A BBC investigation of 52 lettings agents has found that two thirds were levying charges on tenants, but it is uncertain whether they are acting legally or illegally.
The agents - all in Belfast - were probed by BBC Northern Ireland and were levying fees of £15 to £60 on applications to rent a property. The agents say these cover administration costs including credit history checks and employment references.
Of the 52 letting agents, 35 told the BBC they were charging and 17 explained they were not, to fall in line with the ban that was introduced in England.
However, while a ban on lettings fees in England came into force a month ago today and while landlords and agents in Wales will be banned from charging extra fees from September, there is no such legislation in the north of Ireland.
In Scotland, letting agent fees were banned in 1984, and in 2001 in the Republic of Ireland.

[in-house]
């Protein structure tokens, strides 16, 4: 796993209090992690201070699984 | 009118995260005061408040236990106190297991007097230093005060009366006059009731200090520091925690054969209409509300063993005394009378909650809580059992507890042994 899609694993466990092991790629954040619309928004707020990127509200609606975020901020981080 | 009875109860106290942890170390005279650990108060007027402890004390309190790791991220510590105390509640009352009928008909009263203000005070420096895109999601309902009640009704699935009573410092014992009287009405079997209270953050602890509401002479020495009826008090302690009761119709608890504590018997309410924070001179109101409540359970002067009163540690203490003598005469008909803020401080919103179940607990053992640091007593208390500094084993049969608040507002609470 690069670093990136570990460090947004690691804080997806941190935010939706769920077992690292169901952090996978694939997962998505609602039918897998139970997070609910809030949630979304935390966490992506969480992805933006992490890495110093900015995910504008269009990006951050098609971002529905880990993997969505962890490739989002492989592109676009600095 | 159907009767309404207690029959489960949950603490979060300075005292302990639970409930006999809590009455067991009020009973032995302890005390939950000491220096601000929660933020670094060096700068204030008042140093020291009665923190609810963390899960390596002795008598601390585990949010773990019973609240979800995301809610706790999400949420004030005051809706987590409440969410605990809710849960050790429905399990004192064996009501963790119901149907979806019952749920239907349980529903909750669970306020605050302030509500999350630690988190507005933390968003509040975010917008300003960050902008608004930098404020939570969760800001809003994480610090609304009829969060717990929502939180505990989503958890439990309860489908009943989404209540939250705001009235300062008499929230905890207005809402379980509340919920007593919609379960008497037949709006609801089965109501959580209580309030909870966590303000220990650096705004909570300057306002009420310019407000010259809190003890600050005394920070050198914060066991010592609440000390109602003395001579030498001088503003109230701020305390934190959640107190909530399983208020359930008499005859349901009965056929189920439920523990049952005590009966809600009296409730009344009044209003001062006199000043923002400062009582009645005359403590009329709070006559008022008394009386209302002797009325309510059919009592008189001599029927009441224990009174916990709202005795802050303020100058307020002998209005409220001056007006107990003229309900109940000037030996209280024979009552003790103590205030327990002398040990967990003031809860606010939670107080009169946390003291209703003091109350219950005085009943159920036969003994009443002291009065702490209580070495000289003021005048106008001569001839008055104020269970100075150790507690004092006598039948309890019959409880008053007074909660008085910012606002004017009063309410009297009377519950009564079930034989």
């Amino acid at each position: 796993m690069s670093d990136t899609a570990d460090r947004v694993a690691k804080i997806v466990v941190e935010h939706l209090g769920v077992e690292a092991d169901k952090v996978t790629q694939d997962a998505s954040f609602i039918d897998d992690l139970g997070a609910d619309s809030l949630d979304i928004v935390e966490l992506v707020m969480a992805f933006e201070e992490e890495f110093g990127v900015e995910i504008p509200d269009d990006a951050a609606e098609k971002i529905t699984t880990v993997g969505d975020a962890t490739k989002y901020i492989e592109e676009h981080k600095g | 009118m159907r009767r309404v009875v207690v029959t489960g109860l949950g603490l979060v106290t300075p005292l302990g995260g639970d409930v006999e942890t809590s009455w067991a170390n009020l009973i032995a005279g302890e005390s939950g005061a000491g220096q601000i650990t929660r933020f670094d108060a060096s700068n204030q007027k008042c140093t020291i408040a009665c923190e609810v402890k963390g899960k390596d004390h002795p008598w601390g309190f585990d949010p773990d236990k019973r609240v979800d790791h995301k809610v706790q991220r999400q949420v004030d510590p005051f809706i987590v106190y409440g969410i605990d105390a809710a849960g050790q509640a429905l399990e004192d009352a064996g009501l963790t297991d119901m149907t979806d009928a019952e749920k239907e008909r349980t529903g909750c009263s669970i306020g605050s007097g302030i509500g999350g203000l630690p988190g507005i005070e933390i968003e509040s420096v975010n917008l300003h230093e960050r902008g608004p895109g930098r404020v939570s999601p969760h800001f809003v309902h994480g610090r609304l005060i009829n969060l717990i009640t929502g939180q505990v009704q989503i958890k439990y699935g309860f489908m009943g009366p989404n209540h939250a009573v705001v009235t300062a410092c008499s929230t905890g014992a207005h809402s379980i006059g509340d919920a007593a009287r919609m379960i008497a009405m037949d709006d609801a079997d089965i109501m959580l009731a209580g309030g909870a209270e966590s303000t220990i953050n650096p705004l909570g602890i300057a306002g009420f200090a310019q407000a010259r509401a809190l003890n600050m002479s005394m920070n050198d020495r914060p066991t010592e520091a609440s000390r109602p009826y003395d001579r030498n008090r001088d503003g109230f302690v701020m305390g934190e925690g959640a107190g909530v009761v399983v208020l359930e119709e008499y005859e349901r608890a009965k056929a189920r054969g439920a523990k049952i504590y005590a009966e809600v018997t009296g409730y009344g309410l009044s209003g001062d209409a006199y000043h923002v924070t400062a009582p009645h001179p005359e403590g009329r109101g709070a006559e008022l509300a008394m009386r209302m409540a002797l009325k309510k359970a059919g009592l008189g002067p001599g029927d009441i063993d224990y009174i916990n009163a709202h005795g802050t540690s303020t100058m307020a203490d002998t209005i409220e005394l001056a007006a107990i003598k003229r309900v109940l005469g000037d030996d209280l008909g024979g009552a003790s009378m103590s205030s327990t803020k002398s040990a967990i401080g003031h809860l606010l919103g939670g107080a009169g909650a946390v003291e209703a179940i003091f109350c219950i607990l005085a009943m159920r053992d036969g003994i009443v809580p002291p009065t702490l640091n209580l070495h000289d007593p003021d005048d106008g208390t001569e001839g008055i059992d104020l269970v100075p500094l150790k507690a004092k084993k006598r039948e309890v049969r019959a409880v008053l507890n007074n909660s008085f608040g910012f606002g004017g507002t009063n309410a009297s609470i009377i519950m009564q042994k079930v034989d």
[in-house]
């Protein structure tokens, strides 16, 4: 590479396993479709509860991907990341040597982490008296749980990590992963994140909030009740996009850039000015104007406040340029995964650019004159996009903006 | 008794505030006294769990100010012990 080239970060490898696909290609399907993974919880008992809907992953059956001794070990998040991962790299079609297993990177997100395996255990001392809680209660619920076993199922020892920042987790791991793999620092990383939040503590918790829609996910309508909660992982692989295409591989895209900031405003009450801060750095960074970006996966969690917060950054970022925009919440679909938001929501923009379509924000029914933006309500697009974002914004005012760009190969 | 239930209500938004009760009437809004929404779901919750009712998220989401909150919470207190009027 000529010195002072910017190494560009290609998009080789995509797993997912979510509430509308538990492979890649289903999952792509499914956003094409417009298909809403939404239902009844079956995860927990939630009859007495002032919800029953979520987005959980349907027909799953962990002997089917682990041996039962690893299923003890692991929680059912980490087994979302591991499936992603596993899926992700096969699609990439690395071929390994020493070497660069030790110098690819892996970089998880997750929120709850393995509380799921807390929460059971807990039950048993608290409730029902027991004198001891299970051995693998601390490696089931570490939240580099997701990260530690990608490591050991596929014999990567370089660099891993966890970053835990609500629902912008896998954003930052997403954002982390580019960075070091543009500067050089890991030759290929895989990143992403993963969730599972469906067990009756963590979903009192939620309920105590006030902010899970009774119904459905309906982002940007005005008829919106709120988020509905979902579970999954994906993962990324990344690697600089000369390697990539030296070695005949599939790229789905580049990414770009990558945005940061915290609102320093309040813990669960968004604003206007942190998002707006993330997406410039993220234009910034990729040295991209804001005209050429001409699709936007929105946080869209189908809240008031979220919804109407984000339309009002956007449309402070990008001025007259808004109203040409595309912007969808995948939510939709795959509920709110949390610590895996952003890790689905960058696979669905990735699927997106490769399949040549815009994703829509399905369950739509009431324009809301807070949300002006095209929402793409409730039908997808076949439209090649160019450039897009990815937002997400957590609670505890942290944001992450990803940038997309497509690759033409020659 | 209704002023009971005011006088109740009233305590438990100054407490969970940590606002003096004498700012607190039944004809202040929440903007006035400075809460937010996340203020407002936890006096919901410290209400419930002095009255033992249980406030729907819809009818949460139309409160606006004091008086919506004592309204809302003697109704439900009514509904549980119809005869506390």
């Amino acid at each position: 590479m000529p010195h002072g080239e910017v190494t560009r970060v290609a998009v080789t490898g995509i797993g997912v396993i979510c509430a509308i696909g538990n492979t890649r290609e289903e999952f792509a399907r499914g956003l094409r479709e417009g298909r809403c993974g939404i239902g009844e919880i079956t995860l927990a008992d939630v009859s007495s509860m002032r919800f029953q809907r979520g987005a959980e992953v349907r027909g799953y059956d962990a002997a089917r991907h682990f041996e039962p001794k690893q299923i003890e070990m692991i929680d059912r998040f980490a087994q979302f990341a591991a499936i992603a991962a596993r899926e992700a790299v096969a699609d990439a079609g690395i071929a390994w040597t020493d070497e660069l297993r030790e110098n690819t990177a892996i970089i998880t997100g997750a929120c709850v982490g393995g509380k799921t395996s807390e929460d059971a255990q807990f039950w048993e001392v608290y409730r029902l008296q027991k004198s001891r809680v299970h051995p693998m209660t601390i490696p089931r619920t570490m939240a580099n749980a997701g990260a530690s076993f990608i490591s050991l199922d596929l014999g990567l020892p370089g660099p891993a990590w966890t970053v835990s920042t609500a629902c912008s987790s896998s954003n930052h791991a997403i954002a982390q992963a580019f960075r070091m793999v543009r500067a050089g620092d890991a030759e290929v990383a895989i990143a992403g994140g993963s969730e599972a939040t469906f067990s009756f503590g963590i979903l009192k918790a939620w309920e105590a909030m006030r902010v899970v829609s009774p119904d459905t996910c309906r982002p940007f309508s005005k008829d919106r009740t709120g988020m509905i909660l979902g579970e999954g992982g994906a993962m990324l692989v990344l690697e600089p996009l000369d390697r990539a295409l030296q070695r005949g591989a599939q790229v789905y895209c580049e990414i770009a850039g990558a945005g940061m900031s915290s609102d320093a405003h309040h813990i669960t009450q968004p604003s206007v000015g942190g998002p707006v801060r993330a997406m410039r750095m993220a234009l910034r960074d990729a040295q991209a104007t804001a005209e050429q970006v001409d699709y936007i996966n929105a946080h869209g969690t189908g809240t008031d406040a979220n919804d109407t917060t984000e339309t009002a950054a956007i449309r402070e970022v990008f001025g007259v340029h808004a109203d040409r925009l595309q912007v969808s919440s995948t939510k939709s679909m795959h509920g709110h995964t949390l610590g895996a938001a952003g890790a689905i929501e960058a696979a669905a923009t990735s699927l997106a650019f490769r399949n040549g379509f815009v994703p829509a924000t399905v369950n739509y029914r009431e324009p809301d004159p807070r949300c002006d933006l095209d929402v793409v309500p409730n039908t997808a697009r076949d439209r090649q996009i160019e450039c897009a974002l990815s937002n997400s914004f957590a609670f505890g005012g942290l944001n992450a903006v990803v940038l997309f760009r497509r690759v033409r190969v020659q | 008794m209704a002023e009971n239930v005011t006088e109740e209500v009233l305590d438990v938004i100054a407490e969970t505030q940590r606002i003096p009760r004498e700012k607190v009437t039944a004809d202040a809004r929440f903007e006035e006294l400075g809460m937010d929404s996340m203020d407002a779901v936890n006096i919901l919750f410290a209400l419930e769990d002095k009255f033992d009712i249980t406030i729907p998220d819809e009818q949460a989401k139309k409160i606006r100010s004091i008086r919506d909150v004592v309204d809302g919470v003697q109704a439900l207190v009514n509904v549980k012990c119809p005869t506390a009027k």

The BBC says that with no devolved assembly sitting in Northern Ireland - because of a long-running dispute between political parties - no new specific legislation has been introduced in relation to the charges.
However, there was a judgement in 2017 which suggested tenants could not be charged upfront costs in Northern Ireland; this was based on the Commission on Disposal of Land Order 1986, applying specifically to Northern Ireland.
The campaigning charity Shelter, which has made clear its distaste for letting agents in the past, says the fees now being levied by Belfast agents are therefore illegal.
A Shelter NI tweet on Friday said: “These fees are ILLEGAL and we must push letting agents to stop this unlawful practice which places an additional financial burden on those who can afford it the least.”
Ellie Evans, of the housing charity Shelter NI, told the BBC that letting agents "know they can get away with it" and tenants "are too scared of retaliation".
She continued: ”[Tenants] don’t have the same structural power that estate agents have. If they say, this fee is illegal I don't want to pay it, [agents] might say that you might not get the property. Or people might still be in the property and don't want to ask for their money back in case they get evicted. It's just about power and, right now, the power is in favour of the letting agents."